EnTrust implantable cardiac defibrillators - battery problems
13 April 2012
The TGA advises patients and health care professionals of problems with the battery life in some EnTrust ICD D154ATG (ARTG number 119254) and EnTrust ICD D154VRC (ARTG number 119256) implantable cardiac defibrillators (ICDs).
Two problems have been identified with these particular ICDs:
- They may not operate for as long as expected.
- They may not operate for the full timeframe of at least three months between the alert for it to be replaced [the Elective Replacement Indicator (ERI)] and the End of Life (EOL) alert.
These problems are caused by an internal battery short that develops as the battery capacity is consumed.
At the time of writing the TGA has not been advised of any deaths or serious injuries as a result of these problems.
All of these issues occurred at least 30 months (two and a half years) after the device had been implanted.
Less than 1000 EnTrust ICDs have been supplied in Australia (about 39,000 are currently implanted worldwide).
|EnTrust ICD D154VRC||44|
|EnTrust ICD D154ATG||16|
If you have an implanted ICD:
- Check the brand and model number of your ICD. This issue only affects EnTrust ICD D154ATG and EnTrust ICD D154VRC.
If your ICD is an Entrust ICD D154ATG or D154VRC:
- Check when your Entrust ICD was implanted. If it was implanted more than 30 months (two and a half years) ago, then make an appointment with your cardiologist as soon as possible. When making the appointment, explain that you are responding to this safety alert.
- Ensure you attend regular follow-up appointments with your cardiologist.
- If your pacemaker starts to make a beeping sound, contact your cardiologist immediately or go to a hospital emergency department.
- There is no reason for the affected defibrillators to be removed until the ERI alert occurs.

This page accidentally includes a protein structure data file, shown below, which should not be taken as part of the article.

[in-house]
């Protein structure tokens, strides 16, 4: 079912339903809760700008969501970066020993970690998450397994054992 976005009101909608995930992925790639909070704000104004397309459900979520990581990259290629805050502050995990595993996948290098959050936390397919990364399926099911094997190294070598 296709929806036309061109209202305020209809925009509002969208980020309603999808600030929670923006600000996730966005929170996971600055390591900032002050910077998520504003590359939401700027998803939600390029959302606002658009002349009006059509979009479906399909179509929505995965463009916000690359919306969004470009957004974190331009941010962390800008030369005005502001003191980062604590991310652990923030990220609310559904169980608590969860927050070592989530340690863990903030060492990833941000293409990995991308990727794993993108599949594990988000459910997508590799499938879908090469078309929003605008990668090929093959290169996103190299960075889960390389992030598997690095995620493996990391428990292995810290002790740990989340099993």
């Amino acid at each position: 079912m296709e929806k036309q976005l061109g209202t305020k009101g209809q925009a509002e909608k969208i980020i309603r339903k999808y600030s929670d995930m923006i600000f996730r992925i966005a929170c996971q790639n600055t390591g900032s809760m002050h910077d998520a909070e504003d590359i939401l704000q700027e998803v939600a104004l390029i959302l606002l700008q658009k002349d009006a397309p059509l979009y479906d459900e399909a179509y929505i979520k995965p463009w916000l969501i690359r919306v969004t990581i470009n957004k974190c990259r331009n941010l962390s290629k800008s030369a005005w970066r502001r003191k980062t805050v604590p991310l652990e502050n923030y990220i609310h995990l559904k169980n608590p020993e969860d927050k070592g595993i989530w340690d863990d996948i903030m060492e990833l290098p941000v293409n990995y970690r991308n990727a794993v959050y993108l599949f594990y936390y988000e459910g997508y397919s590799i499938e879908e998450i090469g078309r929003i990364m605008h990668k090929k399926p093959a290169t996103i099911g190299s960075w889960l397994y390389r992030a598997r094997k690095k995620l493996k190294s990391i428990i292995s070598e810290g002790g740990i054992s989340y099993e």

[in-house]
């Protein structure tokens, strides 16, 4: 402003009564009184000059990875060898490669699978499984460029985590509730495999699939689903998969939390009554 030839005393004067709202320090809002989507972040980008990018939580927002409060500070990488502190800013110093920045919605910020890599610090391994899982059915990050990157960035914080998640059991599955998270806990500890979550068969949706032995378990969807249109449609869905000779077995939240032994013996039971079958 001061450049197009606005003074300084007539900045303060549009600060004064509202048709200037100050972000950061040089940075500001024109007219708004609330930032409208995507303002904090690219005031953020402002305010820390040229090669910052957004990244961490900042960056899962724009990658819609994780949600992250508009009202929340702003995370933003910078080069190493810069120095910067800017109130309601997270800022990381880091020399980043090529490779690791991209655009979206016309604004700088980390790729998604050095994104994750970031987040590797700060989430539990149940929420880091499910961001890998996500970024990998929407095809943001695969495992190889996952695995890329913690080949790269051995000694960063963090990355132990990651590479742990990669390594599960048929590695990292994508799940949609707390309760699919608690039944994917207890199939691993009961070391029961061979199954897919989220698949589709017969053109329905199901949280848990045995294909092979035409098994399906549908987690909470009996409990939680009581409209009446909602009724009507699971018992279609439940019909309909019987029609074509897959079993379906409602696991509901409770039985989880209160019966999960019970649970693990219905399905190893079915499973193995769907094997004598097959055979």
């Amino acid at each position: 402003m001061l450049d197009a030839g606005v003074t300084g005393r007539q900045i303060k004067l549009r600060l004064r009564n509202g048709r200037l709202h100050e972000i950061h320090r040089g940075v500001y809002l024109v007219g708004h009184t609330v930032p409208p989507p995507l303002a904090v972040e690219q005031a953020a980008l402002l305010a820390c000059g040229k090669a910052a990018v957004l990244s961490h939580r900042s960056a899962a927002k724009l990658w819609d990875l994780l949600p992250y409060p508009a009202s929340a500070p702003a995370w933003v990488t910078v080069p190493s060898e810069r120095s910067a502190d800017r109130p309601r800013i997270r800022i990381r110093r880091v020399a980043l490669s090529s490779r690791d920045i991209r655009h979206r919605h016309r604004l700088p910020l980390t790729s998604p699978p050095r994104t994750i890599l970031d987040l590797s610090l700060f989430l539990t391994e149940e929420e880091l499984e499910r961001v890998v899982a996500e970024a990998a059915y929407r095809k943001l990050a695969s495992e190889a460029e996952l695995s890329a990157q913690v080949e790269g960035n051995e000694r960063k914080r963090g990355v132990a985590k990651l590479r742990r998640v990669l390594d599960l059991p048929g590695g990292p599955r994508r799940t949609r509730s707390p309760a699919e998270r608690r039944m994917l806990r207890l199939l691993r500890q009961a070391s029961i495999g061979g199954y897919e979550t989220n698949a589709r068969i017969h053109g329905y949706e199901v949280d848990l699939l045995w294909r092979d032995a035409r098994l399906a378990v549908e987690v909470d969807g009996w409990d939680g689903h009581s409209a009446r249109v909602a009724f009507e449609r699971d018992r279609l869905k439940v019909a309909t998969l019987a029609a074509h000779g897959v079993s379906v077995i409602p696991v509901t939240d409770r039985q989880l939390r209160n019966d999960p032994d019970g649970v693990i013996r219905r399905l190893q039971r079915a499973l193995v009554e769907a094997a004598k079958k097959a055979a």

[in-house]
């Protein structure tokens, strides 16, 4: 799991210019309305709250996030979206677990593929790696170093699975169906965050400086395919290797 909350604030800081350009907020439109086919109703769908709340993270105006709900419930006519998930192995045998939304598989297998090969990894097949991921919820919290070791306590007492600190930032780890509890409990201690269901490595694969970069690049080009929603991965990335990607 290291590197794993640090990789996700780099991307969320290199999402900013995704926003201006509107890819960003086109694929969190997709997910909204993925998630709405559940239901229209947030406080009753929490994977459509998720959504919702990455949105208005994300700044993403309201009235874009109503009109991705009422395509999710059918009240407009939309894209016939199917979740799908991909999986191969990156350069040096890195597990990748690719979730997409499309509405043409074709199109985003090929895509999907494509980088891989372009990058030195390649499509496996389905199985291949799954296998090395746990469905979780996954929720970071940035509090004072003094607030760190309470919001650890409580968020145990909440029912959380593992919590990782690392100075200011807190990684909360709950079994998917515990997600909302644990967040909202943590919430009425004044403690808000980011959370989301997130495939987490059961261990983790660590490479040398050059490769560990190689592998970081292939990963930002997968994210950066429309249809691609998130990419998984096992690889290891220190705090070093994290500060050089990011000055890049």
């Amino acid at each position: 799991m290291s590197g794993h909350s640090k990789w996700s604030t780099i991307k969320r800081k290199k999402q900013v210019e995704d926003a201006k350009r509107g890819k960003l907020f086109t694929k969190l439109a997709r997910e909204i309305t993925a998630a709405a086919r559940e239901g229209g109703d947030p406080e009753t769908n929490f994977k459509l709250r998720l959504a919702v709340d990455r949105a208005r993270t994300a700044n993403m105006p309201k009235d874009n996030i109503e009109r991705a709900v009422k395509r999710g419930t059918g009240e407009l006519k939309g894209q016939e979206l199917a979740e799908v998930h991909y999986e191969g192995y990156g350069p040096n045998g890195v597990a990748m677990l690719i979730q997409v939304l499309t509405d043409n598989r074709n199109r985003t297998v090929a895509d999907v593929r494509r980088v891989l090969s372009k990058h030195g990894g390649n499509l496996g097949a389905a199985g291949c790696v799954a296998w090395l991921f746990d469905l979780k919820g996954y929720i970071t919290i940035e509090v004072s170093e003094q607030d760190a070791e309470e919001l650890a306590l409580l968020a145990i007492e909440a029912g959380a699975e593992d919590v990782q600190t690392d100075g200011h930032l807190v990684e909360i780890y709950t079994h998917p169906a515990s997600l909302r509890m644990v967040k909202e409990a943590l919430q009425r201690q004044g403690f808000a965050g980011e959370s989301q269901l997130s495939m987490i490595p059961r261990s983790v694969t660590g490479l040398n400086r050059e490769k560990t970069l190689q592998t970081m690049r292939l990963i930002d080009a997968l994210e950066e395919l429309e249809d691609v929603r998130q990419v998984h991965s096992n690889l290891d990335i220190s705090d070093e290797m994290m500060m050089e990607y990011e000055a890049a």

Patients with any ICD should carry their identification card with them at all times. If you have any concerns, regardless of the type of defibrillator you have, contact a health professional, preferably the cardiologist who implanted the device.
Medtronic (the manufacturer), has advised that:
- Patients with an affected device that has reached ERI - even if they have been seen recently - should undergo a replacement procedure as soon as possible.
- Replacement of devices should occur promptly if the decline in voltage is more rapid than expected after the ERI has been reached.
- Audible patient alerts for "Low Battery Voltage ERI" and "Excessive Charge Time EOL" should be switched on.
- Routine follow-up sessions at least every three months should continue, in accordance with product labelling.
- Prophylactic replacement of EnTrust ICDs is not recommended.
Patients with an EnTrust ICD D154ATG or EnTrust ICD D154VRC implanted more than 30 months (two and a half years) ago should be referred to a cardiologist, preferably the implanting cardiologist.
The reported events have involved a drop in battery voltage from ~3.0 V to ERI (2.61 V) over a time period ranging from approximately one week to six months.
The manufacturer Medtronic has confirmed ten reports of failure of a component in the electronic circulatory, all occurring between the ERI alert and removal of the device. There have been no reports of loss of high voltage therapy between ERI and device removal.
Consumers and health professionals are encouraged to report problems with medical devices. Please refer to the TGA Internet site for more information on the TGA Incident Reporting and Investigation Scheme (IRIS).
The TGA cannot give personal advice about an individual's medical condition. You are strongly encouraged to talk with a health professional if you are concerned about a possible adverse event associated with a medical device.
Content last updated: Friday, 13 April 2012
Web page last updated: Monday, 25 June 2012